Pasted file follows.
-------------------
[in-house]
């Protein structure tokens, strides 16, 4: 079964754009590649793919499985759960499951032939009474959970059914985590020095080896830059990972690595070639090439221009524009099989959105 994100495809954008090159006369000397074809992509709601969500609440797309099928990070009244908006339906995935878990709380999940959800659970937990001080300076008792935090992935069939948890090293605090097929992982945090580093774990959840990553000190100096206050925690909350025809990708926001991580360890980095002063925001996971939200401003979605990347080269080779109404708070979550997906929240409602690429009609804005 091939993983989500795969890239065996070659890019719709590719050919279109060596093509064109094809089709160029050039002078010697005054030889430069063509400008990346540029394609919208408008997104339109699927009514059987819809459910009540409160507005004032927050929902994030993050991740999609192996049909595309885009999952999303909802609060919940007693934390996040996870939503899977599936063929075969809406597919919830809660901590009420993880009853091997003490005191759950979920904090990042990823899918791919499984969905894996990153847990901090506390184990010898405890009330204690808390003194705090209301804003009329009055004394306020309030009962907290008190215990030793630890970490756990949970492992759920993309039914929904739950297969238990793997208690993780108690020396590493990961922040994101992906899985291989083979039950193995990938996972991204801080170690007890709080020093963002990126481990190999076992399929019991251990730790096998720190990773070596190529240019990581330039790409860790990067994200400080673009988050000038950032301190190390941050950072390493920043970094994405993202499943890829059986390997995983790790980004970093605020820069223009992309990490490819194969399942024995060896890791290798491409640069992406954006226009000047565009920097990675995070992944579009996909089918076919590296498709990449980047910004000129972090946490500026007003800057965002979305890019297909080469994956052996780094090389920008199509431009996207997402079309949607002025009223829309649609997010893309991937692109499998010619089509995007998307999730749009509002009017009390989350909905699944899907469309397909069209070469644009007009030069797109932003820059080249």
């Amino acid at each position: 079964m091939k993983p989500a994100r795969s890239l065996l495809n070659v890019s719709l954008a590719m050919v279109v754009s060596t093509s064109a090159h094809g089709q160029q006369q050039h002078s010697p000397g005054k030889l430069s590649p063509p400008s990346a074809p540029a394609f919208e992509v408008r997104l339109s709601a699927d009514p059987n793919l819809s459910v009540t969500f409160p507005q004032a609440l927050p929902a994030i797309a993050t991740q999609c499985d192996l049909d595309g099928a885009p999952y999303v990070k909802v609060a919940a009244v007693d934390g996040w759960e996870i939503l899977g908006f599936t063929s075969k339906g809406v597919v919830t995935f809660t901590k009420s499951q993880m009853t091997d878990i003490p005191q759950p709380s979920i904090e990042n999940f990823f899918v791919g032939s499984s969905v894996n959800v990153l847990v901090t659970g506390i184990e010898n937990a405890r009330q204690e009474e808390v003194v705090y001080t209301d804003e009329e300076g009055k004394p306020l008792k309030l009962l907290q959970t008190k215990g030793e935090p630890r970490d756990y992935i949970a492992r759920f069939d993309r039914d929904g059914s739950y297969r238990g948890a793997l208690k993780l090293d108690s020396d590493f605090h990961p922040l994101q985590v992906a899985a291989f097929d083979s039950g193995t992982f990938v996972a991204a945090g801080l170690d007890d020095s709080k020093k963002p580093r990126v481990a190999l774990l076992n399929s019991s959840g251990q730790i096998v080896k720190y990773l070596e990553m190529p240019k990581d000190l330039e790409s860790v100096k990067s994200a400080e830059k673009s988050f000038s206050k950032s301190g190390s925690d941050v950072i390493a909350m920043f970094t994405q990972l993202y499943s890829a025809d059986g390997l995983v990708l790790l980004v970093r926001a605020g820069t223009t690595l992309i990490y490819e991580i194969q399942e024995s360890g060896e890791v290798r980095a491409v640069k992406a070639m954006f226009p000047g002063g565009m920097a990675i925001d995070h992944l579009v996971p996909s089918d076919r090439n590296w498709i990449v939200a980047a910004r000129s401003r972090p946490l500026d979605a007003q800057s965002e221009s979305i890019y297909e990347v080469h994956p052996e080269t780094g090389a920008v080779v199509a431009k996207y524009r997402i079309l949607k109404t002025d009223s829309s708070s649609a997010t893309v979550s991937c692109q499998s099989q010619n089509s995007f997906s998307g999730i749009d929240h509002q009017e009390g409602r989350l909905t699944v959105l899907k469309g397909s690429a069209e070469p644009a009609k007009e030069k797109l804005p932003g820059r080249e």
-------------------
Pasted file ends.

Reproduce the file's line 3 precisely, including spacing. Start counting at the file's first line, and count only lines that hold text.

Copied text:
């Amino acid at each position: 079964m091939k993983p989500a994100r795969s890239l065996l495809n070659v890019s719709l954008a590719m050919v279109v754009s060596t093509s064109a090159h094809g089709q160029q006369q050039h002078s010697p000397g005054k030889l430069s590649p063509p400008s990346a074809p540029a394609f919208e992509v408008r997104l339109s709601a699927d009514p059987n793919l819809s459910v009540t969500f409160p507005q004032a609440l927050p929902a994030i797309a993050t991740q999609c499985d192996l049909d595309g099928a885009p999952y999303v990070k909802v609060a919940a009244v007693d934390g996040w759960e996870i939503l899977g908006f599936t063929s075969k339906g809406v597919v919830t995935f809660t901590k009420s499951q993880m009853t091997d878990i003490p005191q759950p709380s979920i904090e990042n999940f990823f899918v791919g032939s499984s969905v894996n959800v990153l847990v901090t659970g506390i184990e010898n937990a405890r009330q204690e009474e808390v003194v705090y001080t209301d804003e009329e300076g009055k004394p306020l008792k309030l009962l907290q959970t008190k215990g030793e935090p630890r970490d756990y992935i949970a492992r759920f069939d993309r039914d929904g059914s739950y297969r238990g948890a793997l208690k993780l090293d108690s020396d590493f605090h990961p922040l994101q985590v992906a899985a291989f097929d083979s039950g193995t992982f990938v996972a991204a945090g801080l170690d007890d020095s709080k020093k963002p580093r990126v481990a190999l774990l076992n399929s019991s959840g251990q730790i096998v080896k720190y990773l070596e990553m190529p240019k990581d000190l330039e790409s860790v100096k990067s994200a400080e830059k673009s988050f000038s206050k950032s301190g190390s925690d941050v950072i390493a909350m920043f970094t994405q990972l993202y499943s890829a025809d059986g390997l995983v990708l790790l980004v970093r926001a605020g820069t223009t690595l992309i990490y490819e991580i194969q399942e024995s360890g060896e890791v290798r980095a491409v640069k992406a070639m954006f226009p000047g002063g565009m920097a990675i925001d995070h992944l579009v996971p996909s089918d076919r090439n590296w498709i990449v939200a980047a910004r000129s401003r972090p946490l500026d979605a007003q800057s965002e221009s979305i890019y297909e990347v080469h994956p052996e080269t780094g090389a920008v080779v199509a431009k996207y524009r997402i079309l949607k109404t002025d009223s829309s708070s649609a997010t893309v979550s991937c692109q499998s099989q010619n089509s995007f997906s998307g999730i749009d929240h509002q009017e009390g409602r989350l909905t699944v959105l899907k469309g397909s690429a069209e070469p644009a009609k007009e030069k797109l804005p932003g820059r080249e």